Hello; I seem to have stumbled over some interesting quirks in C4D Python that make it impossible to work with strings that are not ASCII.
Before I start: I am aware of the u prefix for unicode strings, the unicode string type, and the unicode character escape notations, so this is not really a Python question but an implementation question. Maybe I'm missing something essential...
Here's a test script:
import c4d import maxon from maxon import String def main(): print "---------- Start ----------" a = "äöü" print "Umlaut:", a, len(a), a, a[1:3] b = u"äöü" print "Unicode umlaut:", b, len(b), b, b[1:3] c = "\u0189\u018B\u01F7" print "u escape:", c, len(c), c, c[1:3] d = u"\u0189\u018B\u01F7" print "Unicode u escape:", d, len(d), d, d[1:3] e = "ΛΩΨ ЩЖЊ ₡₦₴ ∑∏∆" print "Multibyte characters:", e, len(e), e, e[1:3] f = u"ΛΩΨ ЩЖЊ ₡₦₴ ∑∏∆" print "Unicode multibyte characters:", f, len(f), f, f[1:3] x = op.GetName() # object is called äöü print "Object name:", x, len(x), x, x[1:3] y = String("Bär") print "Explicit string:", y, "no len() attribute" #len(y), y, y[1:3] z = str("Bär") print "Python string:", z, len(z), z, z[1:3] print type(a), type(b) print type(c), type(d) print type(e), type(f) print type(x), type(y), type(z) #p = unicode(op.GetName()) #print "Object name cast to unicode:", p, len(p), p, p[1:3] q = str(op.GetName()) print "Object name cast to str:", q, len(q), q, q[1:3] if __name__=='__main__': main()
(I do see the unicode characters in the post preview, so this should be visible to everyone. Yes, I meant to write these.)
And here are the results from the console (I did not test everything with a MessageDialog)
---------- Start ---------- Umlaut: äöü 6 Unicode umlaut: Ã¤Ã¶Ã¼ 6 Ã ¤Ã u escape: \u0189\u018B\u01F7 18 \ u0 Unicode u escape: ƉƋǷ 3 Ɖ ƋǷ Multibyte characters: ΛΩΨ ЩЖЊ ₡₦₴ ∑∏∆ 33 Unicode multibyte characters: ÎÎ©Î¨ Ð©ÐÐ â¡â¦â´ âââ 33 Î Î Object name: äöü 6 Explicit string: Bär no len() attribute Python string: Bär 4 B ä <type 'str'> <type 'unicode'> <type 'str'> <type 'unicode'> <type 'str'> <type 'unicode'> <type 'str'> <class 'maxon.reference.String'> <type 'str'> Object name cast to str: äöü 6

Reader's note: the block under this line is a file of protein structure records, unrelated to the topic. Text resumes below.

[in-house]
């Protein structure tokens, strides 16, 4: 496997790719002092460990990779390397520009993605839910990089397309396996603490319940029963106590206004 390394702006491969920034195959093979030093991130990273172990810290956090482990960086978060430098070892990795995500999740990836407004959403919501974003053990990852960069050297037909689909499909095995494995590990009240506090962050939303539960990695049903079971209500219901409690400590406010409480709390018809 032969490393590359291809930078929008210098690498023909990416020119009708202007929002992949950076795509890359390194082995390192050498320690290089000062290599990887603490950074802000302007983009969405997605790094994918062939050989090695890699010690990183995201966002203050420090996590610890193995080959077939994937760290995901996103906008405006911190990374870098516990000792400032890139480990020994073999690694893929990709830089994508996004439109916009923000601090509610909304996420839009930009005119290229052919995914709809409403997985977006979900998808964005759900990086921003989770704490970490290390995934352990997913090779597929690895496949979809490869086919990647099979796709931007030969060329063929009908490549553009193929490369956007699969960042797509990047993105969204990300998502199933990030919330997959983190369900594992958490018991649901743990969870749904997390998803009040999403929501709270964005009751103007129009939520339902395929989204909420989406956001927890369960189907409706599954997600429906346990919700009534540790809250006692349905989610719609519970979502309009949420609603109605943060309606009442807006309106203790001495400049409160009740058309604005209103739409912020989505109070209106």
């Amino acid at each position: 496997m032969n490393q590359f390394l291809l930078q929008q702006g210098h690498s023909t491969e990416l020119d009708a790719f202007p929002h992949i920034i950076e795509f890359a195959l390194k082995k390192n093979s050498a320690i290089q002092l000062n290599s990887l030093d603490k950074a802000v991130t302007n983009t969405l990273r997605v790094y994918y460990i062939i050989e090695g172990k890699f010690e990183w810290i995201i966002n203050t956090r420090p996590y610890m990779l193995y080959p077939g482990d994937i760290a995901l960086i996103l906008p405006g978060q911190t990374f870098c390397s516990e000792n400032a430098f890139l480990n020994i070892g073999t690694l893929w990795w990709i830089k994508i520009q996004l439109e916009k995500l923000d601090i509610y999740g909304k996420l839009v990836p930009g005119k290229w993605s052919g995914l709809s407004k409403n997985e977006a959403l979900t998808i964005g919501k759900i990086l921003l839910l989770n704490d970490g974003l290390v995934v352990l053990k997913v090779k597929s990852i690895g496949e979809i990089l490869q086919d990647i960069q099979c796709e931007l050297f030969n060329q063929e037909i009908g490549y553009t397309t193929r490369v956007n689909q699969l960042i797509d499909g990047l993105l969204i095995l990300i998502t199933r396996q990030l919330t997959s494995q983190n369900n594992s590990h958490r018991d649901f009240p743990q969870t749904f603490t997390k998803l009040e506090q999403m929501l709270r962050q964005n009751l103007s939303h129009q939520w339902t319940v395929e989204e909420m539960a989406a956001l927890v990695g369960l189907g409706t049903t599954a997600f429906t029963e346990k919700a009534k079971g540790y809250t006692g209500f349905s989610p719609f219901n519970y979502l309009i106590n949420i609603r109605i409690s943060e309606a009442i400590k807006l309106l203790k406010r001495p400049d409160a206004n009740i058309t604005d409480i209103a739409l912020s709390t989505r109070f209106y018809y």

At the beginning, I am testing a simple sequence of German umlauts in a and b. These are located in my national extended ASCII codepage (so they can be written with one byte). One might expect that these at least should work, but no.
With the str literal, the output is correct but the length is a two-byte encoding byte length (6) instead of the character length. Neither the single index nor the slice are working.
With the unicode literal, the output becomes some explicit encoding (I didn't bother to find out what). The single index and slice work fine - sort of, if you wanted to slice the encoded string.
Okay, so perhaps using actual characters beyond plain 7-bit ASCII doesn't work. Next, I try encoding Unicode characters by their escape sequences in c and d.
With the str literal, the escape sequences are not interpreted. That is fine, as this is the behavior from the Python standard.
With the unicode literal, the output and the single index and the slice are all fine! Yay, this seems the way to go. (But read on...)
For the fun of it, I took a text editor and created a few Unicode characters beyond the 1-byte range: Greek, Cyrillic, Currency, Math (all from left-to-right scripts, so we won't run into issues there). The Script Manager doesn't seem to mind. (If I save the script, these characters appear encoded in the source, but upon reloading, they are restored to their Unicode glory.) That's samples e and f.